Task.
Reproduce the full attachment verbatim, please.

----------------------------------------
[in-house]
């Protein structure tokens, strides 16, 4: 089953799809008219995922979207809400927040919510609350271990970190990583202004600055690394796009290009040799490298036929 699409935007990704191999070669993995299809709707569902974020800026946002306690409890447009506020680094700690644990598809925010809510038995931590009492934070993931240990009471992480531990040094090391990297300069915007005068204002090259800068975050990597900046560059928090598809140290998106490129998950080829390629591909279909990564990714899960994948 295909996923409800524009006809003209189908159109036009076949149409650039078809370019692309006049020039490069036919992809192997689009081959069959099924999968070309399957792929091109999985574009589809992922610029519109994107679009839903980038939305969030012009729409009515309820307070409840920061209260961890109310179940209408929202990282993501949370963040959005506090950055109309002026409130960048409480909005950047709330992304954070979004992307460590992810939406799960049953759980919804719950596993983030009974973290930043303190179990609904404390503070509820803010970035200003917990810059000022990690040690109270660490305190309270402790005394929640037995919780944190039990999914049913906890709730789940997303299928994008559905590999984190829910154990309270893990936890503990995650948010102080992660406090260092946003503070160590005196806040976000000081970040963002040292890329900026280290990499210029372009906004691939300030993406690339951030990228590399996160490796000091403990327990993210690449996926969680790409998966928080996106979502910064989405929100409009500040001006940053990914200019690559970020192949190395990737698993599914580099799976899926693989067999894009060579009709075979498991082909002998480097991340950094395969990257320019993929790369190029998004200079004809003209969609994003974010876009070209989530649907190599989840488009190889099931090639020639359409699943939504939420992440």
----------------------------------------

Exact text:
[in-house]
């Protein structure tokens, strides 16, 4: 089953799809008219995922979207809400927040919510609350271990970190990583202004600055690394796009290009040799490298036929 699409935007990704191999070669993995299809709707569902974020800026946002306690409890447009506020680094700690644990598809925010809510038995931590009492934070993931240990009471992480531990040094090391990297300069915007005068204002090259800068975050990597900046560059928090598809140290998106490129998950080829390629591909279909990564990714899960994948 295909996923409800524009006809003209189908159109036009076949149409650039078809370019692309006049020039490069036919992809192997689009081959069959099924999968070309399957792929091109999985574009589809992922610029519109994107679009839903980038939305969030012009729409009515309820307070409840920061209260961890109310179940209408929202990282993501949370963040959005506090950055109309002026409130960048409480909005950047709330992304954070979004992307460590992810939406799960049953759980919804719950596993983030009974973290930043303190179990609904404390503070509820803010970035200003917990810059000022990690040690109270660490305190309270402790005394929640037995919780944190039990999914049913906890709730789940997303299928994008559905590999984190829910154990309270893990936890503990995650948010102080992660406090260092946003503070160590005196806040976000000081970040963002040292890329900026280290990499210029372009906004691939300030993406690339951030990228590399996160490796000091403990327990993210690449996926969680790409998966928080996106979502910064989405929100409009500040001006940053990914200019690559970020192949190395990737698993599914580099799976899926693989067999894009060579009709075979498991082909002998480097991340950094395969990257320019993929790369190029998004200079004809003209969609994003974010876009070209989530649907190599989840488009190889099931090639020639359409699943939504939420992440």